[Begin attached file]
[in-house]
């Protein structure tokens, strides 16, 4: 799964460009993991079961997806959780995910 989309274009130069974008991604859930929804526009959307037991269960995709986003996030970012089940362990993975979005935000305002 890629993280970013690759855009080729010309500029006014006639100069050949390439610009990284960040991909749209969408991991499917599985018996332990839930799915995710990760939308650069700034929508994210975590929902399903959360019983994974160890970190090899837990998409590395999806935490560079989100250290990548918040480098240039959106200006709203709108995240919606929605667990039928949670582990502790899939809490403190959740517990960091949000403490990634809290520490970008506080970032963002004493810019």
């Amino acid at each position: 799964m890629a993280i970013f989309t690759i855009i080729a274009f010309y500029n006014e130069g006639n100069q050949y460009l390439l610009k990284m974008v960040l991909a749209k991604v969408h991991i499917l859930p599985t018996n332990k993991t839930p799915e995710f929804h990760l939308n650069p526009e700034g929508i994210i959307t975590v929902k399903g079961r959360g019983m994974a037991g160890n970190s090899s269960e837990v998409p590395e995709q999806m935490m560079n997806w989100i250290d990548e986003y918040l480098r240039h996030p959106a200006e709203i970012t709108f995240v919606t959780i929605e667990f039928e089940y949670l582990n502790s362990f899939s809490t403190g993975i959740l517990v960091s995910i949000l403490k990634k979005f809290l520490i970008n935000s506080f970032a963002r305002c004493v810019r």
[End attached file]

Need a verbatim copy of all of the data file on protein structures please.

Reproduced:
[in-house]
């Protein structure tokens, strides 16, 4: 799964460009993991079961997806959780995910 989309274009130069974008991604859930929804526009959307037991269960995709986003996030970012089940362990993975979005935000305002 890629993280970013690759855009080729010309500029006014006639100069050949390439610009990284960040991909749209969408991991499917599985018996332990839930799915995710990760939308650069700034929508994210975590929902399903959360019983994974160890970190090899837990998409590395999806935490560079989100250290990548918040480098240039959106200006709203709108995240919606929605667990039928949670582990502790899939809490403190959740517990960091949000403490990634809290520490970008506080970032963002004493810019």
């Amino acid at each position: 799964m890629a993280i970013f989309t690759i855009i080729a274009f010309y500029n006014e130069g006639n100069q050949y460009l390439l610009k990284m974008v960040l991909a749209k991604v969408h991991i499917l859930p599985t018996n332990k993991t839930p799915e995710f929804h990760l939308n650069p526009e700034g929508i994210i959307t975590v929902k399903g079961r959360g019983m994974a037991g160890n970190s090899s269960e837990v998409p590395e995709q999806m935490m560079n997806w989100i250290d990548e986003y918040l480098r240039h996030p959106a200006e709203i970012t709108f995240v919606t959780i929605e667990f039928e089940y949670l582990n502790s362990f899939s809490t403190g993975i959740l517990v960091s995910i949000l403490k990634k979005f809290l520490i970008n935000s506080f970032a963002r305002c004493v810019r």